Yes. It’s so annoying to hold your arm out while the vehicle is moving and your arm and hand is bouncing around while you’re trying to hit a 1/2” target with your finger while also trying to keep your eyes on the road. Then you miss and hit a different button then have to go back and undo what you just did then try again. It’s more annoying when the function is buried under 2 page clicks.

Reprogrammable or dynamic buttons and knobs is where I think it’s going. Mini LCD or OLED screens can be put beside or on top of each button or knob describing the function. There was a computer keyboard that was made years back that had mini screens in each key and could be customized for games and apps.

Edit: Optimus Maximus Keyboard link

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u/coolerbrown Aug 17 '22

Optimus was the keyboard. I wanted one soooo bad back in the day

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u/ShainRules Aug 17 '22

https://youtu.be/qj7GYU-wedo

This review made me feel a lot better that my dream of owning one went unfulfilled.

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u/ThisIsMyCouchAccount Aug 17 '22

Yeah. I kinda hoped it was awesome because I thought the idea was neat.

And now you can get it in a macropad like it's no big deal.

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u/coolerbrown Aug 17 '22

Wasn't it also like $1200? I was in college so I have up on the idea pretty quick

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u/TheKingHippo Aug 17 '22

Video says $1600. (~1:13)

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u/piclemaniscool Aug 17 '22

Worse. The comments say the $1600 version doesn't have color. The version he's reviewing is allegedly $3000.

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u/SmoothMoveExLap Aug 17 '22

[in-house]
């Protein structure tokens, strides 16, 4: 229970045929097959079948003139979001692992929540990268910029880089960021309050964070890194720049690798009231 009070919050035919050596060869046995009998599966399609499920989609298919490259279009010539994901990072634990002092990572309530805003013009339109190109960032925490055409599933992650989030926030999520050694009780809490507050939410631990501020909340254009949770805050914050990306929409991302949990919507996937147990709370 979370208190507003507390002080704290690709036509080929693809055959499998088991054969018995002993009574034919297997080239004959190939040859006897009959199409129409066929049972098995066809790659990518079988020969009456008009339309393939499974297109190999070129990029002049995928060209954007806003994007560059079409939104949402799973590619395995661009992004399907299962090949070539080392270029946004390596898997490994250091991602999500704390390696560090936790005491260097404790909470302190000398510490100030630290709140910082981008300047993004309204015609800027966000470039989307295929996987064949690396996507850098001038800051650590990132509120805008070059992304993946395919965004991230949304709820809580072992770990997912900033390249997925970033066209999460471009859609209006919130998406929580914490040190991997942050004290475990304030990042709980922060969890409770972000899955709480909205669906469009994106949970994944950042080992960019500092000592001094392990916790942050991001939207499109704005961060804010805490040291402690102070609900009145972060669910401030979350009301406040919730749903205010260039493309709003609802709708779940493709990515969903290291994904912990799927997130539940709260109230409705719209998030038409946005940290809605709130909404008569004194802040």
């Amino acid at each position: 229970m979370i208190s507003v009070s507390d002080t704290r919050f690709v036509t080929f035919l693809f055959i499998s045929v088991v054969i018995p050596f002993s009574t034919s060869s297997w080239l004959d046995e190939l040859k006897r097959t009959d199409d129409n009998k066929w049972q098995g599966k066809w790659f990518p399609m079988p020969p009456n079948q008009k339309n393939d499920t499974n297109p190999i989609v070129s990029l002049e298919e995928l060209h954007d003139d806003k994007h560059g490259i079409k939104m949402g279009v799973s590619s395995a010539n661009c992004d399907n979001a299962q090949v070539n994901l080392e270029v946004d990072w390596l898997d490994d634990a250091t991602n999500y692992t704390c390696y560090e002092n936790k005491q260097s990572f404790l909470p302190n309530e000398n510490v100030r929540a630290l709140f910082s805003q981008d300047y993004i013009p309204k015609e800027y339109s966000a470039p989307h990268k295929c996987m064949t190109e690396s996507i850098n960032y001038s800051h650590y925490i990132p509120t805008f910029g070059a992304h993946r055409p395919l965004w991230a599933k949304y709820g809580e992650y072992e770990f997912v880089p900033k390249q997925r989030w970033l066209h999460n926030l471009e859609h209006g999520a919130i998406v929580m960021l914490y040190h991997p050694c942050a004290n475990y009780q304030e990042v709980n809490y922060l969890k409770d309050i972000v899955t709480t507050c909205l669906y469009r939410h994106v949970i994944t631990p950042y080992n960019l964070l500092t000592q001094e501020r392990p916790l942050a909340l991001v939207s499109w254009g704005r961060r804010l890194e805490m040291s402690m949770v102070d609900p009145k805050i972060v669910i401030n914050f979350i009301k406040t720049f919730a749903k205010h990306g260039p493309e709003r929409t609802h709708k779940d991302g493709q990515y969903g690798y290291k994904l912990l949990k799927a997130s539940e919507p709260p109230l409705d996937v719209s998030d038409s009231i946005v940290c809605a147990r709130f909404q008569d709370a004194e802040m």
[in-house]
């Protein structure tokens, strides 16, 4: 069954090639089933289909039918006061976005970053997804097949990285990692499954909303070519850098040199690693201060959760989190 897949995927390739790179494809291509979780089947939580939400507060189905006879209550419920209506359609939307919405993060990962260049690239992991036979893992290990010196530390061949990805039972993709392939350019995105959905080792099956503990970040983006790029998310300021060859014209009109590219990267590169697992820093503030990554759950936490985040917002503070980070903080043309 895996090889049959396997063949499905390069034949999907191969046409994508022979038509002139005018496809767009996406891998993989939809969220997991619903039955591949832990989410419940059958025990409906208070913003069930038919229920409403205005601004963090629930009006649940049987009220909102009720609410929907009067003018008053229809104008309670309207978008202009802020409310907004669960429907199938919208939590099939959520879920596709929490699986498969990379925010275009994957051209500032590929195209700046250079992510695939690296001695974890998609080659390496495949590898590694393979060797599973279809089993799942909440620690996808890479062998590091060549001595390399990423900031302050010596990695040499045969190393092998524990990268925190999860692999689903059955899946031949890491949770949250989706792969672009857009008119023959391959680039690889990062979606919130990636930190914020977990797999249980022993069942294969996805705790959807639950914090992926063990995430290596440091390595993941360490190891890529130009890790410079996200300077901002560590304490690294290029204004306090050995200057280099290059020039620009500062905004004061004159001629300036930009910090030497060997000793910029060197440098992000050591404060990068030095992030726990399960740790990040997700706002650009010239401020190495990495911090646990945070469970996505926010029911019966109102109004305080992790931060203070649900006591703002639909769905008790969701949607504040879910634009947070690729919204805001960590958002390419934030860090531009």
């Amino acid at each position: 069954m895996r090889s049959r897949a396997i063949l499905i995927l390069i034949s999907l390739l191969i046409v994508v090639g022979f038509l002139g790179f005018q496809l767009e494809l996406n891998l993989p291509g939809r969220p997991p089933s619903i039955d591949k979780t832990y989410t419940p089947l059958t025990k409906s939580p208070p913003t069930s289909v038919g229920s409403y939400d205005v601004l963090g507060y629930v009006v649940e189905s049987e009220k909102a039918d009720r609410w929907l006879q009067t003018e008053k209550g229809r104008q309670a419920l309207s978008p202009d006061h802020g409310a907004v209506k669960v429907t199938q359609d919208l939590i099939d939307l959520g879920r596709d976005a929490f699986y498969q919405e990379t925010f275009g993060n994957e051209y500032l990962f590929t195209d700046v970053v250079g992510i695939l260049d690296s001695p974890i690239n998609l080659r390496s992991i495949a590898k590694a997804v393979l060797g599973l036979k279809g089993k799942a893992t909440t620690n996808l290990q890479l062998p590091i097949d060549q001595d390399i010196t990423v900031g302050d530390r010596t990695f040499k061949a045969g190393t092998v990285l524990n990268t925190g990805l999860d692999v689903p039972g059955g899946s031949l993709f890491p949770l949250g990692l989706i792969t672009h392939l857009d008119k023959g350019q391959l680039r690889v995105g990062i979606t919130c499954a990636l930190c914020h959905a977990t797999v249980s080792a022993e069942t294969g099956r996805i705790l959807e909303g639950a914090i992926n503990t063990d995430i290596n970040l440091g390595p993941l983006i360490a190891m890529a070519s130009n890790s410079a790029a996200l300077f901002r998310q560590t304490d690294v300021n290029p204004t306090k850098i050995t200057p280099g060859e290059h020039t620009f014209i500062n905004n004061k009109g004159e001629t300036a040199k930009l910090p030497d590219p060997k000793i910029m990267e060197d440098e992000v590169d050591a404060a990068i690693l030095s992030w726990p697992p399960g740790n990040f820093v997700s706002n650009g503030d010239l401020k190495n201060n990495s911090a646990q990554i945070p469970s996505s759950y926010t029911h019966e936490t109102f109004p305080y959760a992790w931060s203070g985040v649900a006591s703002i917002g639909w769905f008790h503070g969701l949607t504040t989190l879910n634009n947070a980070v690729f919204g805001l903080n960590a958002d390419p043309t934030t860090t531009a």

Screens ON the buttons. Got it.

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u/MadLabsPatrol Aug 17 '22

You joke, but there are screens under the buttons that controlled the AC in the Nissan Juke. The screens display the button label and the display and function can change if you press the A/C or D-mode button.

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u/datstargazer Aug 17 '22

Ayyy, found a fellow juke owner in the wild.

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u/TheCrowsSoundNice Aug 17 '22

very common on some high end cars already. Dial for AC temperature has an LCD that says the actual temperature right on the dial. Same for fan speed. It's pretty neato.

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u/NotElizaHenry Aug 17 '22

While we’re at it, could we please do fucking DIALS ONLY for all climate control? I got a car with buttons and I don’t fucking know what temperature I want my car to be! I want it to be three quarters of the way around the circle! And I don’t want to hit another button a random number of times and peer at a little screen I can’t see with polarized lenses to have the air blowing on my feet but not my hands, I want to turn a dial two clicks!

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u/LarryLovesteinLovin Aug 17 '22

Seriously, buttons and dials for climate control, lights and wipers (if not totally automatic) would be super nice.